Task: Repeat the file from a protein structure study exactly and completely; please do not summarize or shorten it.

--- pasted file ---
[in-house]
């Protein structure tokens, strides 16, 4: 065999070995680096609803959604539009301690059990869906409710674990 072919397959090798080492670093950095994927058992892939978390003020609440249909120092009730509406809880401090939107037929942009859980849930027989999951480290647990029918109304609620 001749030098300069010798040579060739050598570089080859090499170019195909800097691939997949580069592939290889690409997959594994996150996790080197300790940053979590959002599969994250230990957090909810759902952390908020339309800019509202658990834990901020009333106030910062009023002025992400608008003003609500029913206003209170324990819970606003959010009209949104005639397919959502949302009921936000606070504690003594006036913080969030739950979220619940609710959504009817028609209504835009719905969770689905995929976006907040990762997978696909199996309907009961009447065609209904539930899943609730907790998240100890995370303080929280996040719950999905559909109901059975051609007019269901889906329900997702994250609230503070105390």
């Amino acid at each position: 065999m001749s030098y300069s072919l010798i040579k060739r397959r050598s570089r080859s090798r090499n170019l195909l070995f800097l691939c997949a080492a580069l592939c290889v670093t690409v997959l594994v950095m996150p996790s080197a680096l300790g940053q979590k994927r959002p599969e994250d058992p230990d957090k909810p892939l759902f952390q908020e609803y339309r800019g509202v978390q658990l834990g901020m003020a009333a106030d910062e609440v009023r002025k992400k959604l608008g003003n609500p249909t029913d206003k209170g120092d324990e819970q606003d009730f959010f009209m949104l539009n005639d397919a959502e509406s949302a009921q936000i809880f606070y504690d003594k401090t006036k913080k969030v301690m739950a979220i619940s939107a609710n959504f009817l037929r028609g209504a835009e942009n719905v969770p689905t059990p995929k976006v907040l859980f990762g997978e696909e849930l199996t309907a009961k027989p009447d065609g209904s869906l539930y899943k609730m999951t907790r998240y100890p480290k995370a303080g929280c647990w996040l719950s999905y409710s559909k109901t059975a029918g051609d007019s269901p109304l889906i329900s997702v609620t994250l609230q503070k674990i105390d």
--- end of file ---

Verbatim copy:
[in-house]
């Protein structure tokens, strides 16, 4: 065999070995680096609803959604539009301690059990869906409710674990 072919397959090798080492670093950095994927058992892939978390003020609440249909120092009730509406809880401090939107037929942009859980849930027989999951480290647990029918109304609620 001749030098300069010798040579060739050598570089080859090499170019195909800097691939997949580069592939290889690409997959594994996150996790080197300790940053979590959002599969994250230990957090909810759902952390908020339309800019509202658990834990901020009333106030910062009023002025992400608008003003609500029913206003209170324990819970606003959010009209949104005639397919959502949302009921936000606070504690003594006036913080969030739950979220619940609710959504009817028609209504835009719905969770689905995929976006907040990762997978696909199996309907009961009447065609209904539930899943609730907790998240100890995370303080929280996040719950999905559909109901059975051609007019269901889906329900997702994250609230503070105390």
């Amino acid at each position: 065999m001749s030098y300069s072919l010798i040579k060739r397959r050598s570089r080859s090798r090499n170019l195909l070995f800097l691939c997949a080492a580069l592939c290889v670093t690409v997959l594994v950095m996150p996790s080197a680096l300790g940053q979590k994927r959002p599969e994250d058992p230990d957090k909810p892939l759902f952390q908020e609803y339309r800019g509202v978390q658990l834990g901020m003020a009333a106030d910062e609440v009023r002025k992400k959604l608008g003003n609500p249909t029913d206003k209170g120092d324990e819970q606003d009730f959010f009209m949104l539009n005639d397919a959502e509406s949302a009921q936000i809880f606070y504690d003594k401090t006036k913080k969030v301690m739950a979220i619940s939107a609710n959504f009817l037929r028609g209504a835009e942009n719905v969770p689905t059990p995929k976006v907040l859980f990762g997978e696909e849930l199996t309907a009961k027989p009447d065609g209904s869906l539930y899943k609730m999951t907790r998240y100890p480290k995370a303080g929280c647990w996040l719950s999905y409710s559909k109901t059975a029918g051609d007019s269901p109304l889906i329900s997702v609620t994250l609230q503070k674990i105390d």